Dad’s photo was once again in the paper this last Sunday. (He’s the one in jeans above.) I bet when he skipped school to paddle on Hoodlum Lake, he never imagined the computer now holding the digital version of him I bought yesterday from the Tacoma Public Library.

Looking at one of these few photos from his childhood got me to thinking about all the pictures I tucked away on this computer and how I’d like to bring them up from storage without the killjoy of organizing them.

About that time I noticed my screen wasn’t going into save mode. I monkeyed around with the display settings and found a program that scrolls through my pictures and randomly throws them up. I set it to go off after one minute. Sometimes it’s distracting when I’m journaling to see those photos, but most of the time I enjoy the pause. They pop up in no particular order, urging me to guess what was happening or remember suddenly that day we went to the beach. 

Seeing images from my life over the past few years reminds me of my everyday best moments a bit like opening a happiness jar. Those moments swirl with kids playing in lakes on hot summer days, artwork in downtown Puyallup, selfies I took while walking near my home, my treks to Whidbey Island, photos I took to post here, and even the boring garage pics I took for the insurance company after we were robbed. My life flashes before my eyes without me having to die just yet.

The Daily Digi has some ideas for using photos, and I may even get a few canvas prints done. But in the meantime, I’ll keep pausing to gaze at what flies up on my screen after a minute has passed. Those faces and places remind me that it is a wonderful world, just like Louis Armstrong said. (Yes, I do hear that cheesy sweet song in my head while looking at my own photos. Go ahead and call me sappy. I know I am.)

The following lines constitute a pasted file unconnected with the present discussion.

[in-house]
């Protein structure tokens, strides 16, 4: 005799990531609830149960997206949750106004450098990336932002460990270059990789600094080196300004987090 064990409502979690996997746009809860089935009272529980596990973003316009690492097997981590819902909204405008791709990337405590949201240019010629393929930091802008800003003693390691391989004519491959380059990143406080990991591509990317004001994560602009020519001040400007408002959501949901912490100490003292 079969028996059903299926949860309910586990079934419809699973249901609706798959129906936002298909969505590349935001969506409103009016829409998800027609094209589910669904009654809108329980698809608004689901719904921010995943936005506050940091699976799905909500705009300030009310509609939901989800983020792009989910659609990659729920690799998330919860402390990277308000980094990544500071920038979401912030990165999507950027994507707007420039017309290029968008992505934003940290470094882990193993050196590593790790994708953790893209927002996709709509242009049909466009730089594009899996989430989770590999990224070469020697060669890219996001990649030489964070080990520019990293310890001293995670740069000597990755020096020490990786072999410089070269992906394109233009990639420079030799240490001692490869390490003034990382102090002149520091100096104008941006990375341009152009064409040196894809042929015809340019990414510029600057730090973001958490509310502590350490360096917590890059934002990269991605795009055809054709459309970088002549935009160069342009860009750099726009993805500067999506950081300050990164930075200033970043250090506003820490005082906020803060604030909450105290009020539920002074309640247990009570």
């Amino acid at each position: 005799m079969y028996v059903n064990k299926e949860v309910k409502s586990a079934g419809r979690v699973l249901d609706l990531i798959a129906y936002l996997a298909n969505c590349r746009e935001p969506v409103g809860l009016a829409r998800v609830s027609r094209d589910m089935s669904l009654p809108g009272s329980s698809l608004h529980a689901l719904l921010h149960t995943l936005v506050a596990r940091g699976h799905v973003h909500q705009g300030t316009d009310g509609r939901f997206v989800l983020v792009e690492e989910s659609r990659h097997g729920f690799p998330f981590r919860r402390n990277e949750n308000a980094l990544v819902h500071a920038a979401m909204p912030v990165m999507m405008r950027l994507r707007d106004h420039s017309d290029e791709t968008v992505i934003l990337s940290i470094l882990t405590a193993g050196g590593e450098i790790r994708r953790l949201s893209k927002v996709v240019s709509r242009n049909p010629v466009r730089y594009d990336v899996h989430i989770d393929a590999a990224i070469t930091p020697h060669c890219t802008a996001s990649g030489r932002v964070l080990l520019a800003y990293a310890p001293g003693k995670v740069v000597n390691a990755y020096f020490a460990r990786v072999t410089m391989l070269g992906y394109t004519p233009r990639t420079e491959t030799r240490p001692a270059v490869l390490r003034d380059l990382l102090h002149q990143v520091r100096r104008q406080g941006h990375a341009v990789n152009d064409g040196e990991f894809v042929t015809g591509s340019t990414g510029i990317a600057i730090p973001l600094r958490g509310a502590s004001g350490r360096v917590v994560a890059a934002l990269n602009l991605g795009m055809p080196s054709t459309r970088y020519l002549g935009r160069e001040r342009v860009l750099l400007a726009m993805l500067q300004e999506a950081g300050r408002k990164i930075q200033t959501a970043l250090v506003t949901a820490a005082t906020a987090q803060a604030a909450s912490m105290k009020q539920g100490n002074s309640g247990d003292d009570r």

Have you looked through your own bazillion photos on your hard drive? As long as you’re not trying to organize them, I’m betting you’ll hear the same song.

The Grass is not Greener When You Lose Your Kitty


IMG_2685I was cleaning windows this morning when I saw the cat grass I’ve considered planting for years.

I thought, “It’s spring. I think I’ll do it this year. Seamus will like it.

I started to even go down the path of why I haven’t planted it for all these years: He’d be more encouraged to eat my house plants down to the nubs. I’d have to find a pot, find some dirt, mess with all the water and so on.

Then I remembered. My cat is gone. I took him to the vet for his last time this week, bawling as he always did when I put him in the carrier with the handy opening at the top and then settling down as we waited in the vet’s office, purring in my arms to the very end.

I’ve noticed two painful parts in my last few years walking with grief.

First, I run into this moment like the cat grass. I know he’s gone. But I forget. And I think for a moment of something I’ll do with the missing person or critter.

Then I remember. Like stepping off the stairs to a step that doesn’t exist, I get a jolting falling feeling and the ache opens up again.

On top of that, I hurt for the grass he will now never get to eat because I never got off my duff to grow it for him. This happens with every person or critter I lose, too. No matter how I try to live each day to the fullest, say what I need to say to those I love and do what I need to do for them, I always fall short.

I guess it’s human. I guess it’s a part of life that is sometimes losing. But I don’t like it. I wish I had grown the stupid grass.